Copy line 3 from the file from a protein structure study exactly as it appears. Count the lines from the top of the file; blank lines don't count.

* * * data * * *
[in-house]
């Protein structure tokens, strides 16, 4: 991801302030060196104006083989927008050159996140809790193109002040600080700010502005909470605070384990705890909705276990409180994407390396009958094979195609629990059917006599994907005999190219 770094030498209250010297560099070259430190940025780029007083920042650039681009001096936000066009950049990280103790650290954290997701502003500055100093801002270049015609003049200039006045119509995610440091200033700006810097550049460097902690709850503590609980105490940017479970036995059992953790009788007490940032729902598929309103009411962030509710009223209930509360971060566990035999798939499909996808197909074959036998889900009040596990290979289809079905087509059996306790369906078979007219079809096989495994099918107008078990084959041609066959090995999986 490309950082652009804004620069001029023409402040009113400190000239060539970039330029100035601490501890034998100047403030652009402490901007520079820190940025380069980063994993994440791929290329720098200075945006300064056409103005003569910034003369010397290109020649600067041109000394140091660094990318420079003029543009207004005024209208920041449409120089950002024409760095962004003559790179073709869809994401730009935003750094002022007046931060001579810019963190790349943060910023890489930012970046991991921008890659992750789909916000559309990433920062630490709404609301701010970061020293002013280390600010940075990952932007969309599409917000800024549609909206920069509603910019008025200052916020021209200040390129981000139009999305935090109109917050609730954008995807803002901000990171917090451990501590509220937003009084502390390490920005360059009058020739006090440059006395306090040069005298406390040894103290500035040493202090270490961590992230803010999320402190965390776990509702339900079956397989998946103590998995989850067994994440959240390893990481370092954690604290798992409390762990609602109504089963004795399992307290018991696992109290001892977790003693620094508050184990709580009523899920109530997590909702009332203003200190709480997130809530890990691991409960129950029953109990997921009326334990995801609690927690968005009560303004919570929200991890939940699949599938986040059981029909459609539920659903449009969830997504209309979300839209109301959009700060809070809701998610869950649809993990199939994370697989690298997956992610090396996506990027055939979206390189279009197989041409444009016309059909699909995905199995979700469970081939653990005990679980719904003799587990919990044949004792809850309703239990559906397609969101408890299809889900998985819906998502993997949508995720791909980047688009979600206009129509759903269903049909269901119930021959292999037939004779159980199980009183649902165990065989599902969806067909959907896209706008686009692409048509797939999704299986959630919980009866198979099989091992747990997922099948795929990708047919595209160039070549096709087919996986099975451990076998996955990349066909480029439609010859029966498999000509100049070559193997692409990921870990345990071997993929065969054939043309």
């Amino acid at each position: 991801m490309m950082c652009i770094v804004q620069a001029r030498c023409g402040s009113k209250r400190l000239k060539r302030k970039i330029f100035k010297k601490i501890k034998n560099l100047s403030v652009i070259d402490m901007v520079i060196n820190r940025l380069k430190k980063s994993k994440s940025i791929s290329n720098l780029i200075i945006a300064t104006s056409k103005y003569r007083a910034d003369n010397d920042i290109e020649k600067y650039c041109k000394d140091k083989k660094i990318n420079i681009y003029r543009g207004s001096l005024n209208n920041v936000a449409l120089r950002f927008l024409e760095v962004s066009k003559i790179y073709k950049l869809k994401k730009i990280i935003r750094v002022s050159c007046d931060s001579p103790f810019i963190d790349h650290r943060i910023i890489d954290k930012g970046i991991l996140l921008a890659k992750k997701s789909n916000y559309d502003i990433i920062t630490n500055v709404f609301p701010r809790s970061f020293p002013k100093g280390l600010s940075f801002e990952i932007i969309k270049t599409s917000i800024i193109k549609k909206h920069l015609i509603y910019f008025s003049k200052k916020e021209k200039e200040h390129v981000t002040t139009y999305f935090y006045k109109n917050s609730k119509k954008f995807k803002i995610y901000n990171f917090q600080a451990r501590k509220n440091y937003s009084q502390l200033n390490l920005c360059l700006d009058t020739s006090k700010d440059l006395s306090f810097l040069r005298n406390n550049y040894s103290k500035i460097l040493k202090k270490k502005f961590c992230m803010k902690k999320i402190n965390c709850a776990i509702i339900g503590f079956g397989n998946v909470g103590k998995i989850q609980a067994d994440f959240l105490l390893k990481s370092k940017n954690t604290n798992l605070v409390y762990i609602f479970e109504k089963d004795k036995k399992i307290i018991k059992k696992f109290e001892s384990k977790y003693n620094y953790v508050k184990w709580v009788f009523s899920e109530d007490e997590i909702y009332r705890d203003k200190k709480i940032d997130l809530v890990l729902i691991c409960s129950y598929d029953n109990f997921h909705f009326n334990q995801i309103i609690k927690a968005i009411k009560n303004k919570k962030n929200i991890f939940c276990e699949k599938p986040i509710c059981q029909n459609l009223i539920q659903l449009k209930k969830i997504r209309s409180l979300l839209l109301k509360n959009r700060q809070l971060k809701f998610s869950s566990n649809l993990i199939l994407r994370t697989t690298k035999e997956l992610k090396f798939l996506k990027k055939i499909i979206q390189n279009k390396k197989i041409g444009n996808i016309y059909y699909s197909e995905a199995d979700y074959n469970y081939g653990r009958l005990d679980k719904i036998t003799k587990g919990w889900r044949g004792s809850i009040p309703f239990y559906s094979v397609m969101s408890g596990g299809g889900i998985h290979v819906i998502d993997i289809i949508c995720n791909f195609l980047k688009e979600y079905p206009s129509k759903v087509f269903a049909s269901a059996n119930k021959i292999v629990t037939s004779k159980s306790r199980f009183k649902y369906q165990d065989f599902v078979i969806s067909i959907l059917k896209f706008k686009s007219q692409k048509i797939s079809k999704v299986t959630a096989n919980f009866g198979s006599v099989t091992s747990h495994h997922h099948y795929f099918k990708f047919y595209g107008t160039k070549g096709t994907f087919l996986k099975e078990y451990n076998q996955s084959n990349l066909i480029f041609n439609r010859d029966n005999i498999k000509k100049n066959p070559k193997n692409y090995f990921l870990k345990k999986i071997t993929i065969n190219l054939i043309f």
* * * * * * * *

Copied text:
């Amino acid at each position: 991801m490309m950082c652009i770094v804004q620069a001029r030498c023409g402040s009113k209250r400190l000239k060539r302030k970039i330029f100035k010297k601490i501890k034998n560099l100047s403030v652009i070259d402490m901007v520079i060196n820190r940025l380069k430190k980063s994993k994440s940025i791929s290329n720098l780029i200075i945006a300064t104006s056409k103005y003569r007083a910034d003369n010397d920042i290109e020649k600067y650039c041109k000394d140091k083989k660094i990318n420079i681009y003029r543009g207004s001096l005024n209208n920041v936000a449409l120089r950002f927008l024409e760095v962004s066009k003559i790179y073709k950049l869809k994401k730009i990280i935003r750094v002022s050159c007046d931060s001579p103790f810019i963190d790349h650290r943060i910023i890489d954290k930012g970046i991991l996140l921008a890659k992750k997701s789909n916000y559309d502003i990433i920062t630490n500055v709404f609301p701010r809790s970061f020293p002013k100093g280390l600010s940075f801002e990952i932007i969309k270049t599409s917000i800024i193109k549609k909206h920069l015609i509603y910019f008025s003049k200052k916020e021209k200039e200040h390129v981000t002040t139009y999305f935090y006045k109109n917050s609730k119509k954008f995807k803002i995610y901000n990171f917090q600080a451990r501590k509220n440091y937003s009084q502390l200033n390490l920005c360059l700006d009058t020739s006090k700010d440059l006395s306090f810097l040069r005298n406390n550049y040894s103290k500035i460097l040493k202090k270490k502005f961590c992230m803010k902690k999320i402190n965390c709850a776990i509702i339900g503590f079956g397989n998946v909470g103590k998995i989850q609980a067994d994440f959240l105490l390893k990481s370092k940017n954690t604290n798992l605070v409390y762990i609602f479970e109504k089963d004795k036995k399992i307290i018991k059992k696992f109290e001892s384990k977790y003693n620094y953790v508050k184990w709580v009788f009523s899920e109530d007490e997590i909702y009332r705890d203003k200190k709480i940032d997130l809530v890990l729902i691991c409960s129950y598929d029953n109990f997921h909705f009326n334990q995801i309103i609690k927690a968005i009411k009560n303004k919570k962030n929200i991890f939940c276990e699949k599938p986040i509710c059981q029909n459609l009223i539920q659903l449009k209930k969830i997504r209309s409180l979300l839209l109301k509360n959009r700060q809070l971060k809701f998610s869950s566990n649809l993990i199939l994407r994370t697989t690298k035999e997956l992610k090396f798939l996506k990027k055939i499909i979206q390189n279009k390396k197989i041409g444009n996808i016309y059909y699909s197909e995905a199995d979700y074959n469970y081939g653990r009958l005990d679980k719904i036998t003799k587990g919990w889900r044949g004792s809850i009040p309703f239990y559906s094979v397609m969101s408890g596990g299809g889900i998985h290979v819906i998502d993997i289809i949508c995720n791909f195609l980047k688009e979600y079905p206009s129509k759903v087509f269903a049909s269901a059996n119930k021959i292999v629990t037939s004779k159980s306790r199980f009183k649902y369906q165990d065989f599902v078979i969806s067909i959907l059917k896209f706008k686009s007219q692409k048509i797939s079809k999704v299986t959630a096989n919980f009866g198979s006599v099989t091992s747990h495994h997922h099948y795929f099918k990708f047919y595209g107008t160039k070549g096709t994907f087919l996986k099975e078990y451990n076998q996955s084959n990349l066909i480029f041609n439609r010859d029966n005999i498999k000509k100049n066959p070559k193997n692409y090995f990921l870990k345990k999986i071997t993929i065969n190219l054939i043309f």